ASU faculty member named 2013 Leopold Fellow


February 25, 2013

John Sabo, an associate professor in ASU’s School of Life Sciences and director of Research Development at ASU’s Global Institute of Sustainability, has been named a 2013 Leopold Leadership Fellow.

This year's fellows come from 17 institutions in Canada, Mexico and the United States. They will receive intensive leadership and communications training to help them engage effectively with leaders in the public and private sectors who face complex decisions about sustainability and the environment. Download Full Image

Sabo's research is geared towards understanding the sustainable management of water resources for humans and biodiversity. He employs large-scale field experiments, stable isotopic tracers and lab physiology to understand links between the water cycle and animal performance, abundance and species diversity. Most of his work focuses on riparian and river ecology. Sabo also has projects that examine the effects of dams on energy flow through aquatic food webs.

“I’m hoping that the Leopold training will allow me to develop a new repertoire of research that has greater policy relevance including solutions-oriented analyses about how water shortage and scarcity can be alleviated in both developed and developing nations,” Sabo said. “I’m specifically interested in understanding how to balance water needs for farms, cities and the environment. A key aspect of this is understanding how to most effectively feed growing populations with limited water supplies.”

Sabo is the fifth ASU faculty member to go through the Leopold program. The other four are Leah Gerber, Marco Janssen, Ann Kinzig and Jianguo Wu.

Based at the Stanford Woods Institute for the Environment, the Leopold Leadership Program provides leading academic environmental researchers with skills and approaches for communicating and working with partners in NGOs, business, government and communities to integrate science into decisionā€making. The program is funded by the David and Lucile Packard Foundation and by the William and Flora Hewlett Foundation.

Director, Media Relations and Strategic Communications

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ASU hosts first news game development workshop


February 25, 2013

The New Media Innovation Lab and the Center for Games & Impact at Arizona State University will hold ASU’s first news game development workshop March 22 on the ASU Downtown Phoenix campus.

The workshop is designed to help journalism students and professionals explore how game play can be used to explain complex news events. Participants will learn the process of conceptualizing and developing news games. Download Full Image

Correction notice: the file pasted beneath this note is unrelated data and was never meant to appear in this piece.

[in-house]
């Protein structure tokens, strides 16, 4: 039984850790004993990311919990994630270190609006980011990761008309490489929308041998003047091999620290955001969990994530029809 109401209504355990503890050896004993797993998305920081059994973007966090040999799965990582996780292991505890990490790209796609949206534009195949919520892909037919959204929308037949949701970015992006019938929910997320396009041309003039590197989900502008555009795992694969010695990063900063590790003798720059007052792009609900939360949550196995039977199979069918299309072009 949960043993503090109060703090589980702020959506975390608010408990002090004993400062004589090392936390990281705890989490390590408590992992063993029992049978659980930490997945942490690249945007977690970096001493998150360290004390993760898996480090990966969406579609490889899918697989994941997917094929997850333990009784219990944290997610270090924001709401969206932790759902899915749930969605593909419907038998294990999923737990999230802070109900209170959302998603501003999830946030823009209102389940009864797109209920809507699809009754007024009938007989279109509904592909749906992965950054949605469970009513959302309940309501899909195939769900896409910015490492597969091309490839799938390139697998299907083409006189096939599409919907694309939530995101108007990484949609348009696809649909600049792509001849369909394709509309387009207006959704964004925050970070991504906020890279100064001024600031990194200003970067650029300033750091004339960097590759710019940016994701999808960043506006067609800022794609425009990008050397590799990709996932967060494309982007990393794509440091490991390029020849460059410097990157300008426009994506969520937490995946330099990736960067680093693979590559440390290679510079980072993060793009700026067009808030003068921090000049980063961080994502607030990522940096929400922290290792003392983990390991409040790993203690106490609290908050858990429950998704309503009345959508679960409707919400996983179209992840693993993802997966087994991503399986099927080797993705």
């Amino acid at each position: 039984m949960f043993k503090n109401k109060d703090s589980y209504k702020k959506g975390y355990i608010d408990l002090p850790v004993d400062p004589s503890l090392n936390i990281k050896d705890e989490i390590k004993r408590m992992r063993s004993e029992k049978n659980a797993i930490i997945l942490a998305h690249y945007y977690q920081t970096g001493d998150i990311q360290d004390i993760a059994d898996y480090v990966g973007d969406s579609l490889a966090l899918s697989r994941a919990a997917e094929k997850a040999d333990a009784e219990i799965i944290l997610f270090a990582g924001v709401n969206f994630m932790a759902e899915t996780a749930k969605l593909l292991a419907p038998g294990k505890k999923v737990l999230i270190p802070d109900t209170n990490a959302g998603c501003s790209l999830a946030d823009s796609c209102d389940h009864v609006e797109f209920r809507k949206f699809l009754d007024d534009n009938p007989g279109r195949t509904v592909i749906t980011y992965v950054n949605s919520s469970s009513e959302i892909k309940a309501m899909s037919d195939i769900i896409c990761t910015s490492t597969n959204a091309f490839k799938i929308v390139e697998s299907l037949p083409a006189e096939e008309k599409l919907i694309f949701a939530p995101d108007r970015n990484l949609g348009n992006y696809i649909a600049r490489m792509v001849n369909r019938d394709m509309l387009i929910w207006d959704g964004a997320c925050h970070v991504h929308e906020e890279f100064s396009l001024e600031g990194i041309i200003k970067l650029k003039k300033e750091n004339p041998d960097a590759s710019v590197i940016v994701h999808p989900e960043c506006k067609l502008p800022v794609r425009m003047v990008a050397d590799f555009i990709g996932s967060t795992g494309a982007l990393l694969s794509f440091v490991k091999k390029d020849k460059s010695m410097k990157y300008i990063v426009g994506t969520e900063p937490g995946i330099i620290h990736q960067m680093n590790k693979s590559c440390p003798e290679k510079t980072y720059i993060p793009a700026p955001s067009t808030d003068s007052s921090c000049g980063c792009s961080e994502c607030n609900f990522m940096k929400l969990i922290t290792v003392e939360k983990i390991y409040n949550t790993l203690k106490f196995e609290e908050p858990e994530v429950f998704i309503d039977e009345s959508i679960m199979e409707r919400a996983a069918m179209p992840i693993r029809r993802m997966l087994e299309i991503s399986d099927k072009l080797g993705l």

By the end of the workshop, teams will have come up with a variety of games that other workshop attendees can play and that will become the framework for a set of tools the innovation lab and the games center will develop for the media industry this fall.

The event is sponsored by the New Media Innovation Lab at the Walter Cronkite School of Journalism and Mass Communication as well as the Center for Games & Impact, the Phoenix chapter of the Online News Association and Evil Controllers, a Tempe-based video game accessories company. It is open to Cronkite School students and faculty and ONA members.

Retha Hill, director of the Cronkite School’s New Media Innovation Lab, said students in her lab have been working with the Center for Games & Impact to create modules and tools for news organizations to quickly build games that are both engaging and informative.

“While journalism has long incorporated some kind of gaming into its culture with crossword puzzles, word searches and even news quizzes, the potential for games for journalism is not fully – or even partially – realized,” Hill said.

“Through news games, the user can explore complex issues such as how to balance the federal government budget, how to reconcile enhanced interrogation methods with the need to save lives during wartime or how to successfully operate a political campaign in compelling way – all while gaining a deeper understanding of the individual’s own moral code,” she said. “While many news organizations are interested in creating news games, many journalists are not familiar with the mechanics to create a compelling game.”

Adam Ingram-Goble, director of innovations at the Center for Games & Impact, said the center’s partnership with the Cronkite School addresses one of the challenges facing journalism today – how to train and support journalists to use rapidly changing technological tools to tell meaningful stories and engage audiences.

“We are creating spaces to foster innovations among video game designers, journalists and educators,” he said. “In these spaces we will advance the development of new practices and technologies to support media professionals in engaging their audiences, with an eye towards cultivating a more informed, passionate public."

The gaming workshop will take place in the Cronkite School’s First Amendment Forum from 1 to 4:30 p.m., March 22. For additional information, contact Hill at retha.hill@asu.edu, 602.496.3908 or Juli James at the Center for Games & Impact at juli.james@asu.edu, 480. 965.0211.

Reporter , ASU Now

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